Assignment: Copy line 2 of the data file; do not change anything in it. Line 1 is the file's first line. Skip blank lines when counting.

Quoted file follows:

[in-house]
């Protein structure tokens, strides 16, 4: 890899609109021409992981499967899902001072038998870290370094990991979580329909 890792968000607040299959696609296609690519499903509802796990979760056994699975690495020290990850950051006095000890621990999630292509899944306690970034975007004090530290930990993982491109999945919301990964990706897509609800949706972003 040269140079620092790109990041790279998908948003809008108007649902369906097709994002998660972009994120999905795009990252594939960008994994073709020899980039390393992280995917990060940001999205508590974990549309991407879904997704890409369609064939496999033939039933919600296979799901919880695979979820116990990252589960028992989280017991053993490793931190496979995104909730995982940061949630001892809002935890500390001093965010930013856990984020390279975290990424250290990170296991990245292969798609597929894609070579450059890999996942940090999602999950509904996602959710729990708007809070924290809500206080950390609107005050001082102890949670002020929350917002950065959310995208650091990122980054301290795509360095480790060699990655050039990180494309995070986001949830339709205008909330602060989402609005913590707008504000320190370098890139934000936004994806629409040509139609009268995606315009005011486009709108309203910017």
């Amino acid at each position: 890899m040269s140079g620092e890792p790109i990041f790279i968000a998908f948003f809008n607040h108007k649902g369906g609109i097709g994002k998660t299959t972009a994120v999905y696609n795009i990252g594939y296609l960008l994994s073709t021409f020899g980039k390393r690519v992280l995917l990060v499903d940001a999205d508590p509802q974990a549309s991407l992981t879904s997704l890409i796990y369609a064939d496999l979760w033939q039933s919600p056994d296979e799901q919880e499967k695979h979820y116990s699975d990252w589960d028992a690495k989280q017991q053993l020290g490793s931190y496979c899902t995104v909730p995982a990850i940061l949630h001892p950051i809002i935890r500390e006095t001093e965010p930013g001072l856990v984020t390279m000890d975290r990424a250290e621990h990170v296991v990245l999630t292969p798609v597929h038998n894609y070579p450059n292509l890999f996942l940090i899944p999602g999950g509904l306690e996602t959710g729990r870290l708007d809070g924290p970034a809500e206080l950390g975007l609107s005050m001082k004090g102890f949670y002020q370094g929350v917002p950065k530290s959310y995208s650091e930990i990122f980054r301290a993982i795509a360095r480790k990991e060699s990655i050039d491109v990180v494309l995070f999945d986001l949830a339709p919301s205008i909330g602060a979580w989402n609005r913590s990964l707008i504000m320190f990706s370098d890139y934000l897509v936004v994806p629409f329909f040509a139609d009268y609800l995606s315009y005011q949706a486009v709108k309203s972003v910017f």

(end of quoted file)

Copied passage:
């Protein structure tokens, strides 16, 4: 890899609109021409992981499967899902001072038998870290370094990991979580329909 890792968000607040299959696609296609690519499903509802796990979760056994699975690495020290990850950051006095000890621990999630292509899944306690970034975007004090530290930990993982491109999945919301990964990706897509609800949706972003 040269140079620092790109990041790279998908948003809008108007649902369906097709994002998660972009994120999905795009990252594939960008994994073709020899980039390393992280995917990060940001999205508590974990549309991407879904997704890409369609064939496999033939039933919600296979799901919880695979979820116990990252589960028992989280017991053993490793931190496979995104909730995982940061949630001892809002935890500390001093965010930013856990984020390279975290990424250290990170296991990245292969798609597929894609070579450059890999996942940090999602999950509904996602959710729990708007809070924290809500206080950390609107005050001082102890949670002020929350917002950065959310995208650091990122980054301290795509360095480790060699990655050039990180494309995070986001949830339709205008909330602060989402609005913590707008504000320190370098890139934000936004994806629409040509139609009268995606315009005011486009709108309203910017």